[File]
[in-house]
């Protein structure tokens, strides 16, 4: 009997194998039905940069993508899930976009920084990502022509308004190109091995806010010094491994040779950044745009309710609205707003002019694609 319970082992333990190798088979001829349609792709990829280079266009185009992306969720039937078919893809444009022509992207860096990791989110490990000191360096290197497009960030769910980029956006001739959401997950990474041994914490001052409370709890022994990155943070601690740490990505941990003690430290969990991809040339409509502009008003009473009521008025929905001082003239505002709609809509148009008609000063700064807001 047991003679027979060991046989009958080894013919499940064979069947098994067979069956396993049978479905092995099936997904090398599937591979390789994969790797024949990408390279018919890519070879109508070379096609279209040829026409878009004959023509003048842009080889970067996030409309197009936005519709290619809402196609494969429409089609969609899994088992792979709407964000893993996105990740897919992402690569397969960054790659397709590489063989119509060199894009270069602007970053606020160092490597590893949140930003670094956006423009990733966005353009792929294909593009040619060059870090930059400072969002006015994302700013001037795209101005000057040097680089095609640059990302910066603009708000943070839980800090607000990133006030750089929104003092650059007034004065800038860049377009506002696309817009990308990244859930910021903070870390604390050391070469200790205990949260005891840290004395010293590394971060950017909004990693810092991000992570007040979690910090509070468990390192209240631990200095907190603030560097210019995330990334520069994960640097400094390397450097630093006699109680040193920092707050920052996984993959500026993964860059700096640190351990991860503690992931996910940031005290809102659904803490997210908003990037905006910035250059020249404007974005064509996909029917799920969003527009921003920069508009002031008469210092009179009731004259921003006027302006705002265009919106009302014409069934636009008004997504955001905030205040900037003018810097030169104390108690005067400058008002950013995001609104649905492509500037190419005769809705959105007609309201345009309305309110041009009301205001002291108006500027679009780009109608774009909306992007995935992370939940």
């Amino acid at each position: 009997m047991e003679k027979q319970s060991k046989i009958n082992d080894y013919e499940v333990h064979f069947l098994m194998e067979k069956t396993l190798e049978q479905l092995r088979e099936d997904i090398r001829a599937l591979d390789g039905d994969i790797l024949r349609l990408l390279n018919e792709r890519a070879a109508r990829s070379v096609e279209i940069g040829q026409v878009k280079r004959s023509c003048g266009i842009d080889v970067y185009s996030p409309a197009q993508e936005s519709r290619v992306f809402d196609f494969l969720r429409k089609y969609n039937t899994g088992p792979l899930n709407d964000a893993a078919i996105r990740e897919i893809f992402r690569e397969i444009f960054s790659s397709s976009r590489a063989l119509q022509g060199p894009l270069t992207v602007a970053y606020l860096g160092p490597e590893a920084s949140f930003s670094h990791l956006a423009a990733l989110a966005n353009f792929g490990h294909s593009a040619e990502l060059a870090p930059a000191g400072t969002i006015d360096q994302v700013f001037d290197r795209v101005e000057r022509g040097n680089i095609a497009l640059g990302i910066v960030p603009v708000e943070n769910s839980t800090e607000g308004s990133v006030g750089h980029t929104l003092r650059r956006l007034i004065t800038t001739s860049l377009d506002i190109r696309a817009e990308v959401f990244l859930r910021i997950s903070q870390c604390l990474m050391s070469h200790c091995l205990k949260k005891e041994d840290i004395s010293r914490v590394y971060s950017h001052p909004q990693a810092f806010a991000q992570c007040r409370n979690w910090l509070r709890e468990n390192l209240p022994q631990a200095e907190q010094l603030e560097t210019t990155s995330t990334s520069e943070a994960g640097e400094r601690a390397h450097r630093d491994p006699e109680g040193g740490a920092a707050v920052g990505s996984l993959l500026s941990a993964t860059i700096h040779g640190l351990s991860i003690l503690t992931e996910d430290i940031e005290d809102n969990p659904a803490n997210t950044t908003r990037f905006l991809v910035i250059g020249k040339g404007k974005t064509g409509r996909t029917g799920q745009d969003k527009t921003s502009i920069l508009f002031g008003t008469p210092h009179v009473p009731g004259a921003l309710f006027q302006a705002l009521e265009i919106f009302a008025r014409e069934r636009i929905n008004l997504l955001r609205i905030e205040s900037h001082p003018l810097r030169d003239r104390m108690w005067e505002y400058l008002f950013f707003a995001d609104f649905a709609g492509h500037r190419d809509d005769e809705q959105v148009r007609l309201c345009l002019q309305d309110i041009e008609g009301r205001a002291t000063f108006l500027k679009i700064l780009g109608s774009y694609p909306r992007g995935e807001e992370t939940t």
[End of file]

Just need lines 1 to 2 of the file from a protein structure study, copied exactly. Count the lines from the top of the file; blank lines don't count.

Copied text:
[in-house]
């Protein structure tokens, strides 16, 4: 009997194998039905940069993508899930976009920084990502022509308004190109091995806010010094491994040779950044745009309710609205707003002019694609 319970082992333990190798088979001829349609792709990829280079266009185009992306969720039937078919893809444009022509992207860096990791989110490990000191360096290197497009960030769910980029956006001739959401997950990474041994914490001052409370709890022994990155943070601690740490990505941990003690430290969990991809040339409509502009008003009473009521008025929905001082003239505002709609809509148009008609000063700064807001 047991003679027979060991046989009958080894013919499940064979069947098994067979069956396993049978479905092995099936997904090398599937591979390789994969790797024949990408390279018919890519070879109508070379096609279209040829026409878009004959023509003048842009080889970067996030409309197009936005519709290619809402196609494969429409089609969609899994088992792979709407964000893993996105990740897919992402690569397969960054790659397709590489063989119509060199894009270069602007970053606020160092490597590893949140930003670094956006423009990733966005353009792929294909593009040619060059870090930059400072969002006015994302700013001037795209101005000057040097680089095609640059990302910066603009708000943070839980800090607000990133006030750089929104003092650059007034004065800038860049377009506002696309817009990308990244859930910021903070870390604390050391070469200790205990949260005891840290004395010293590394971060950017909004990693810092991000992570007040979690910090509070468990390192209240631990200095907190603030560097210019995330990334520069994960640097400094390397450097630093006699109680040193920092707050920052996984993959500026993964860059700096640190351990991860503690992931996910940031005290809102659904803490997210908003990037905006910035250059020249404007974005064509996909029917799920969003527009921003920069508009002031008469210092009179009731004259921003006027302006705002265009919106009302014409069934636009008004997504955001905030205040900037003018810097030169104390108690005067400058008002950013995001609104649905492509500037190419005769809705959105007609309201345009309305309110041009009301205001002291108006500027679009780009109608774009909306992007995935992370939940």